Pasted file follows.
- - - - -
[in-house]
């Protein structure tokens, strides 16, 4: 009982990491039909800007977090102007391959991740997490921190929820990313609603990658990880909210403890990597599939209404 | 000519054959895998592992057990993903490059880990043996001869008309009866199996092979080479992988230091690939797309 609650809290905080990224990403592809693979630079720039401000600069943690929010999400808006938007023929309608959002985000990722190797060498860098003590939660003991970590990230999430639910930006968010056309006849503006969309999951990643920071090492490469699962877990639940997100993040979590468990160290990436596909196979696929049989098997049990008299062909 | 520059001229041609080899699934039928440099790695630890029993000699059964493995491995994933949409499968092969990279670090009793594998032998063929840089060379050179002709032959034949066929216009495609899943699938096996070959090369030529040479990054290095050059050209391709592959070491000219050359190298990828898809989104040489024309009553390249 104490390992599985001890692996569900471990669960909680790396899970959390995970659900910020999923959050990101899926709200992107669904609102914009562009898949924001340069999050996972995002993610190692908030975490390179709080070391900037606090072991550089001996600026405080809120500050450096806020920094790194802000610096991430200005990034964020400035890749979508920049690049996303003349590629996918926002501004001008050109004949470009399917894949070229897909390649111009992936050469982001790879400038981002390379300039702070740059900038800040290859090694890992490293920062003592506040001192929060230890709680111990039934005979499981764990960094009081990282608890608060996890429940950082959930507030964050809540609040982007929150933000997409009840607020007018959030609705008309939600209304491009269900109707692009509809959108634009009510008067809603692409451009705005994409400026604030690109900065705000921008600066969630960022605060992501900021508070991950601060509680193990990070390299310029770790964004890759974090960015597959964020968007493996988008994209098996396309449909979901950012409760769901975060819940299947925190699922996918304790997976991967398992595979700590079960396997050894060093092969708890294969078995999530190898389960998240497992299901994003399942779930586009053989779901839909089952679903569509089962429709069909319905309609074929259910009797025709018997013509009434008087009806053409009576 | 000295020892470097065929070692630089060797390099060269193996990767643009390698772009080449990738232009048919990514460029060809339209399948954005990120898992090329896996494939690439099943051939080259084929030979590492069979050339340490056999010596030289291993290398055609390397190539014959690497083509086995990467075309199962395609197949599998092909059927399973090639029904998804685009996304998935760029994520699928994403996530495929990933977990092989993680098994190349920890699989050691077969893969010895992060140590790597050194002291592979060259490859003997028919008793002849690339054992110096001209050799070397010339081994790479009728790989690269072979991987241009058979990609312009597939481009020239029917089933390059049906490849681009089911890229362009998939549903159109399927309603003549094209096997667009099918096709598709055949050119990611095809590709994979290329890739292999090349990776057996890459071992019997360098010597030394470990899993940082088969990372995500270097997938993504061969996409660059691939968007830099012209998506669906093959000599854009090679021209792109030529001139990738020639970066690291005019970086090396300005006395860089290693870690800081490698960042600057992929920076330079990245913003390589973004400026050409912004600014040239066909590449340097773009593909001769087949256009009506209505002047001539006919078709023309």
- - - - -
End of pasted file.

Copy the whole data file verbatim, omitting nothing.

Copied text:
[in-house]
């Protein structure tokens, strides 16, 4: 009982990491039909800007977090102007391959991740997490921190929820990313609603990658990880909210403890990597599939209404 | 000519054959895998592992057990993903490059880990043996001869008309009866199996092979080479992988230091690939797309 609650809290905080990224990403592809693979630079720039401000600069943690929010999400808006938007023929309608959002985000990722190797060498860098003590939660003991970590990230999430639910930006968010056309006849503006969309999951990643920071090492490469699962877990639940997100993040979590468990160290990436596909196979696929049989098997049990008299062909 | 520059001229041609080899699934039928440099790695630890029993000699059964493995491995994933949409499968092969990279670090009793594998032998063929840089060379050179002709032959034949066929216009495609899943699938096996070959090369030529040479990054290095050059050209391709592959070491000219050359190298990828898809989104040489024309009553390249 104490390992599985001890692996569900471990669960909680790396899970959390995970659900910020999923959050990101899926709200992107669904609102914009562009898949924001340069999050996972995002993610190692908030975490390179709080070391900037606090072991550089001996600026405080809120500050450096806020920094790194802000610096991430200005990034964020400035890749979508920049690049996303003349590629996918926002501004001008050109004949470009399917894949070229897909390649111009992936050469982001790879400038981002390379300039702070740059900038800040290859090694890992490293920062003592506040001192929060230890709680111990039934005979499981764990960094009081990282608890608060996890429940950082959930507030964050809540609040982007929150933000997409009840607020007018959030609705008309939600209304491009269900109707692009509809959108634009009510008067809603692409451009705005994409400026604030690109900065705000921008600066969630960022605060992501900021508070991950601060509680193990990070390299310029770790964004890759974090960015597959964020968007493996988008994209098996396309449909979901950012409760769901975060819940299947925190699922996918304790997976991967398992595979700590079960396997050894060093092969708890294969078995999530190898389960998240497992299901994003399942779930586009053989779901839909089952679903569509089962429709069909319905309609074929259910009797025709018997013509009434008087009806053409009576 | 000295020892470097065929070692630089060797390099060269193996990767643009390698772009080449990738232009048919990514460029060809339209399948954005990120898992090329896996494939690439099943051939080259084929030979590492069979050339340490056999010596030289291993290398055609390397190539014959690497083509086995990467075309199962395609197949599998092909059927399973090639029904998804685009996304998935760029994520699928994403996530495929990933977990092989993680098994190349920890699989050691077969893969010895992060140590790597050194002291592979060259490859003997028919008793002849690339054992110096001209050799070397010339081994790479009728790989690269072979991987241009058979990609312009597939481009020239029917089933390059049906490849681009089911890229362009998939549903159109399927309603003549094209096997667009099918096709598709055949050119990611095809590709994979290329890739292999090349990776057996890459071992019997360098010597030394470990899993940082088969990372995500270097997938993504061969996409660059691939968007830099012209998506669906093959000599854009090679021209792109030529001139990738020639970066690291005019970086090396300005006395860089290693870690800081490698960042600057992929920076330079990245913003390589973004400026050409912004600014040239066909590449340097773009593909001769087949256009009506209505002047001539006919078709023309």